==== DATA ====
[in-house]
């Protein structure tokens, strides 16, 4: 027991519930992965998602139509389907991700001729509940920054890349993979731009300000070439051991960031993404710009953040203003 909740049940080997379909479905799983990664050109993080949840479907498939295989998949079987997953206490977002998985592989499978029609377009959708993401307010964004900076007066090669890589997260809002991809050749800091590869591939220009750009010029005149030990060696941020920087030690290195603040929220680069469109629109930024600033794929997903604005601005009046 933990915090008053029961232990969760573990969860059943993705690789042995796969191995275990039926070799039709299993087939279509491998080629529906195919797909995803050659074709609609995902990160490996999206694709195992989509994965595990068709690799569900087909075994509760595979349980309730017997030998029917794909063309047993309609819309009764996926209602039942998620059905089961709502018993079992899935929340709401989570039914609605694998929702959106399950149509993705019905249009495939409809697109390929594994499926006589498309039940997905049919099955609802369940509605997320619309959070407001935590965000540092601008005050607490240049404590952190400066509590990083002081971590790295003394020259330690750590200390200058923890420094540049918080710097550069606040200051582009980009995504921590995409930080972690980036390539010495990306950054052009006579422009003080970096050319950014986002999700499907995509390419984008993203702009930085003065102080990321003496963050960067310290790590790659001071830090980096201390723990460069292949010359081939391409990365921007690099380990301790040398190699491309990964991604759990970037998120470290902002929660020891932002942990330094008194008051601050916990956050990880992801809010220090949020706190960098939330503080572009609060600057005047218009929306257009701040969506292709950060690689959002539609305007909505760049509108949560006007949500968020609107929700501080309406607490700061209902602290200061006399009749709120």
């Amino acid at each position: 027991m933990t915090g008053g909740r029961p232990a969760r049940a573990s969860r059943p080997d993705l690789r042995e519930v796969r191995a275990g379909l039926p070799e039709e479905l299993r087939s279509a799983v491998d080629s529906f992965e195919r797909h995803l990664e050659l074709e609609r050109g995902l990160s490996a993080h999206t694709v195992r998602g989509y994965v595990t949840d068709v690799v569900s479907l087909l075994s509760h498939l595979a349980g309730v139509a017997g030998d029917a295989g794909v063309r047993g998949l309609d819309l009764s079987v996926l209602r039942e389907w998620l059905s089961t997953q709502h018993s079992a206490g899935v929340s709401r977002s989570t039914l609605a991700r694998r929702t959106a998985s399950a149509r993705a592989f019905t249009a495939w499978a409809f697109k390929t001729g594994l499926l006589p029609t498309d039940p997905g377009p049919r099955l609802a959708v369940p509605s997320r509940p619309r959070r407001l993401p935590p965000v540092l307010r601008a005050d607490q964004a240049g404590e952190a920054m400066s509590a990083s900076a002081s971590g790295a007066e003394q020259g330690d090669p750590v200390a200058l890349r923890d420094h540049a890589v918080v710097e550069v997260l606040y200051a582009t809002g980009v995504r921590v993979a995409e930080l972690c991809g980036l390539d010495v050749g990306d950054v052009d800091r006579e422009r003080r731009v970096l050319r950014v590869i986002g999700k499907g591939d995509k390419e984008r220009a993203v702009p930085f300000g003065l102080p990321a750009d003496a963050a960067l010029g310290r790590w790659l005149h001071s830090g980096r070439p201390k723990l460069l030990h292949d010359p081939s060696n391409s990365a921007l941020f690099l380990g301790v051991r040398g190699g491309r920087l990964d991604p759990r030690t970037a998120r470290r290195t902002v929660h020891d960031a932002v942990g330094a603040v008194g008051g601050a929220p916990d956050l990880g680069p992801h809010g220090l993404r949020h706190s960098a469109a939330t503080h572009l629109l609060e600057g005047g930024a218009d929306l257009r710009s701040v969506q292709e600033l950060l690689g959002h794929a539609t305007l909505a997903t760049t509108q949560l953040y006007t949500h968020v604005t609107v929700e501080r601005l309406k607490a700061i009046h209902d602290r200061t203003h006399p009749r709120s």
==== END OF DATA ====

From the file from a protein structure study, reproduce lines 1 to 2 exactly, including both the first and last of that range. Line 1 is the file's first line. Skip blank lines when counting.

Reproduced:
[in-house]
């Protein structure tokens, strides 16, 4: 027991519930992965998602139509389907991700001729509940920054890349993979731009300000070439051991960031993404710009953040203003 909740049940080997379909479905799983990664050109993080949840479907498939295989998949079987997953206490977002998985592989499978029609377009959708993401307010964004900076007066090669890589997260809002991809050749800091590869591939220009750009010029005149030990060696941020920087030690290195603040929220680069469109629109930024600033794929997903604005601005009046 933990915090008053029961232990969760573990969860059943993705690789042995796969191995275990039926070799039709299993087939279509491998080629529906195919797909995803050659074709609609995902990160490996999206694709195992989509994965595990068709690799569900087909075994509760595979349980309730017997030998029917794909063309047993309609819309009764996926209602039942998620059905089961709502018993079992899935929340709401989570039914609605694998929702959106399950149509993705019905249009495939409809697109390929594994499926006589498309039940997905049919099955609802369940509605997320619309959070407001935590965000540092601008005050607490240049404590952190400066509590990083002081971590790295003394020259330690750590200390200058923890420094540049918080710097550069606040200051582009980009995504921590995409930080972690980036390539010495990306950054052009006579422009003080970096050319950014986002999700499907995509390419984008993203702009930085003065102080990321003496963050960067310290790590790659001071830090980096201390723990460069292949010359081939391409990365921007690099380990301790040398190699491309990964991604759990970037998120470290902002929660020891932002942990330094008194008051601050916990956050990880992801809010220090949020706190960098939330503080572009609060600057005047218009929306257009701040969506292709950060690689959002539609305007909505760049509108949560006007949500968020609107929700501080309406607490700061209902602290200061006399009749709120």